Justice Scalia: Be Likeable and Avoid Contractions

This is the second part of Supreme Court Justice Antonin Scalia's three-part interview with NPR.

Justice Antonin Scalia is often referred to as the most readable as well as the most incendiary writer on the Supreme Court. His language, especially in dissent, is vivid, quotable and unsparing. But it is also concise, to the point and grammatically unassailable.

His new book, written with lexicographer Brian Garner, is called Making Your Case: The Art of Persuading Judges. In this short volume, Scalia seeks to instruct lawyers on how to make arguments in legal briefs and oral presentations. Some lessons are about more than writing.

"Some people are inherently likeable. If you're not — work on it. It may even improve your social life," the book advises.

Most non-lawyers focus only on results, not on how a judge reasons, Scalia says. He argues that reasoning is based on presentation, at least in part.

Indeed, Scalia and Garner had their own disagreements: not on substance but on writing style.

Among other matters, the pair disagreed about the use of contractions in legal writing. Garner favors them to make the text more conversational. Scalia says using contractions comes off as an attempt to be "buddy-buddy" with the judge.

Constructing a brief as if it is a letter to the editor of USA Today will not win over many judges, he says.

Justice Scalia, the Great Dissenter, Opens Up

Justice Antonin Scalia on NPR

More in the Conversation

Supreme Court Justice Antonin Scalia has agreed to a few select interviews to promote his new book, Making Your Case: The Art of Persuading Judges, written with lexicographer Brian Garner. This is the first of a three-part interview with NPR.

Justice Antonin Scalia has carried the conservative banner in the U.S. Supreme Court for more than a quarter century. Though he has failed to persuade a majority of his colleagues on many high profile cases, supporters and critics alike agree that he has changed the terms of the debate.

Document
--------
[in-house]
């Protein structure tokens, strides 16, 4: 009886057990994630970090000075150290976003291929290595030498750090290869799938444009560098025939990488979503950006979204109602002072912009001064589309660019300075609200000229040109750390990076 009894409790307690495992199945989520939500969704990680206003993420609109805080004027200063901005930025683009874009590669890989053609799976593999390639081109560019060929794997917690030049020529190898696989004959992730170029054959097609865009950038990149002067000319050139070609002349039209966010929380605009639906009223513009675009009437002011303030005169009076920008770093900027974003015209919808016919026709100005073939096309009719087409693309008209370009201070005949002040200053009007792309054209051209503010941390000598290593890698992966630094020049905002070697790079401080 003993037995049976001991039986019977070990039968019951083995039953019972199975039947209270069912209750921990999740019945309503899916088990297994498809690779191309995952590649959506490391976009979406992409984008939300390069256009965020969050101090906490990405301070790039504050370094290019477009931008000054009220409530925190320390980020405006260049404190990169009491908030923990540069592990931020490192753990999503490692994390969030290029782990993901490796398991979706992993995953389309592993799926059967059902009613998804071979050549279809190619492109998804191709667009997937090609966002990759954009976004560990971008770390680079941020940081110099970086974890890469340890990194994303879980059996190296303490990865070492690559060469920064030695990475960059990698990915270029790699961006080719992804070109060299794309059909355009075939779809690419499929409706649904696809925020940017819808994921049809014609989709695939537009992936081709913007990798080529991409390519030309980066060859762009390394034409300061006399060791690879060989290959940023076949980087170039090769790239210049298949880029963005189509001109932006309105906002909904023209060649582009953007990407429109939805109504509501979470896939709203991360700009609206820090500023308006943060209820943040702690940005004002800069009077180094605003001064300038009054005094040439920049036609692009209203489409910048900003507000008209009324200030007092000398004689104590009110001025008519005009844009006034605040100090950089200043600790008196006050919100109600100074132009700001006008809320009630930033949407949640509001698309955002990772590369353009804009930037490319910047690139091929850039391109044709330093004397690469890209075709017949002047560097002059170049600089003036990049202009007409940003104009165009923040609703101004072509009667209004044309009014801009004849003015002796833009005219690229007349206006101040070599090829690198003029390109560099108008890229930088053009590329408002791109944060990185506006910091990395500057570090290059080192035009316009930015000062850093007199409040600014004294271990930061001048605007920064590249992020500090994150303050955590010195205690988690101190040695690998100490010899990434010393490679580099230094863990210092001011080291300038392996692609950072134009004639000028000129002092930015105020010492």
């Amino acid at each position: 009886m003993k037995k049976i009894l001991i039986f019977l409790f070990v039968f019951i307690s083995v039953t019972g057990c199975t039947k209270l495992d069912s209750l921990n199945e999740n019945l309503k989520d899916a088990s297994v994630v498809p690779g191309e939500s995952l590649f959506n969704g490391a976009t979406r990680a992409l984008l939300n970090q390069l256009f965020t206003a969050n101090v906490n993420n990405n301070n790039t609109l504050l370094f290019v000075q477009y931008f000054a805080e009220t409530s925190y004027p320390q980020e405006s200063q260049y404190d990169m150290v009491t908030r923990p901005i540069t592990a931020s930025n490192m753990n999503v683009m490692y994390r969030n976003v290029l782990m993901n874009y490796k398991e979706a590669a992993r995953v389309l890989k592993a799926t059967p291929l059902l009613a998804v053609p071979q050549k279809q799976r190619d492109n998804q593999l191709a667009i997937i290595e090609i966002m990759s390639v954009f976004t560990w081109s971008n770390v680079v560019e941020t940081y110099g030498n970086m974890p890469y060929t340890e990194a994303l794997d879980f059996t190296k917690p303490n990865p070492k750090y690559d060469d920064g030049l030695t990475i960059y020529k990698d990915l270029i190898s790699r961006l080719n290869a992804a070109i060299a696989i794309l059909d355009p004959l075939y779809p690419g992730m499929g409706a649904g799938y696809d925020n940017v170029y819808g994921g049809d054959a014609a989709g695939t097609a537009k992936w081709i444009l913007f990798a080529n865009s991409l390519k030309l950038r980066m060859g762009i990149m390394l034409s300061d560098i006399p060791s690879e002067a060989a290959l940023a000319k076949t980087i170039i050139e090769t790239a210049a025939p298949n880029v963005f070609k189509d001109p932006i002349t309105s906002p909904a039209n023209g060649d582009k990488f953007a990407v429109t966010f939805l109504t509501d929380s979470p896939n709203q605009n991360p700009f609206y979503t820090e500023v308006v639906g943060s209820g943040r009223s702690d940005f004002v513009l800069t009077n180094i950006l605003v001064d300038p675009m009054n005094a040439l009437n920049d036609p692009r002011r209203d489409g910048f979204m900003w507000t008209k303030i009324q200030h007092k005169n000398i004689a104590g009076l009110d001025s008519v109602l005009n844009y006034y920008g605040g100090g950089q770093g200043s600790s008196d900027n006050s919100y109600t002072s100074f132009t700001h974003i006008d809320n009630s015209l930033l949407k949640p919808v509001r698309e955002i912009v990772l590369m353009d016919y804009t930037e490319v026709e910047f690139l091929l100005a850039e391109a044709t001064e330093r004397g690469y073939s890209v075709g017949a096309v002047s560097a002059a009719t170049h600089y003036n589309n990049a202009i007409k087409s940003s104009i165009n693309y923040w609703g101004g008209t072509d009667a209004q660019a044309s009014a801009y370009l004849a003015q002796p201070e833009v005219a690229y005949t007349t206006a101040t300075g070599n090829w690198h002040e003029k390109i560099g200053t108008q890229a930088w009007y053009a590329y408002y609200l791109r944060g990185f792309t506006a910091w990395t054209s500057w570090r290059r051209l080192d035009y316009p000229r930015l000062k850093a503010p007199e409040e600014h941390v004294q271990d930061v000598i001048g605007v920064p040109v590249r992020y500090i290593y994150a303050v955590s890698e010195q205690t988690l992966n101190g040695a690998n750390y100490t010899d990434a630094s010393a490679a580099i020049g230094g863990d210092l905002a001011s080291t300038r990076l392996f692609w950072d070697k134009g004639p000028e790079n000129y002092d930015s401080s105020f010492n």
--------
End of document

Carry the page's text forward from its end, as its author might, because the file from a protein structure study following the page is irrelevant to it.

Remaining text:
What's more, with the addition of two appointees during President George Bush's time in office, he is on the verge of prevailing in most cases for the first time in his tenure on the court.

Scalia is a man of many contradictions. An only child, he is the father of nine children. Tough-minded and thick-skinned in public, in private he suffers when attacked. Often confrontational on the bench, and sarcastic in dissent, he is charming and funny in private.

Scalia has made his biggest mark, so far, in those famous biting dissents. He has mocked Chief Justice John Roberts, a fellow conservative, accusing him of "faux judicial restraint." He's said that former Justice Sandra Day O'Connor's view on abortion "cannot be taken seriously." Just this month, he derided Justice John Paul Stevens' views on the death penalty, calling them "the purest form of rule by judicial fiat," even though Stevens agreed with Scalia on the end result.

"I think when it's wrong, it should be destroyed," Scalia says, when asked whether such language might not alienate potential allies. "[If] it is profoundly wrong, [it] should be pointed out and pointed out forcefully. And I don't mind people doing that to my opinions. A good hard-hitting dissent keeps you honest."

A Dead Constitution

"My Constitution is not living, it is dead," Scalia says.

As an "originalist" and a "textualist," to Scalia the Constitution means what the framers intended back at the founding of the republic.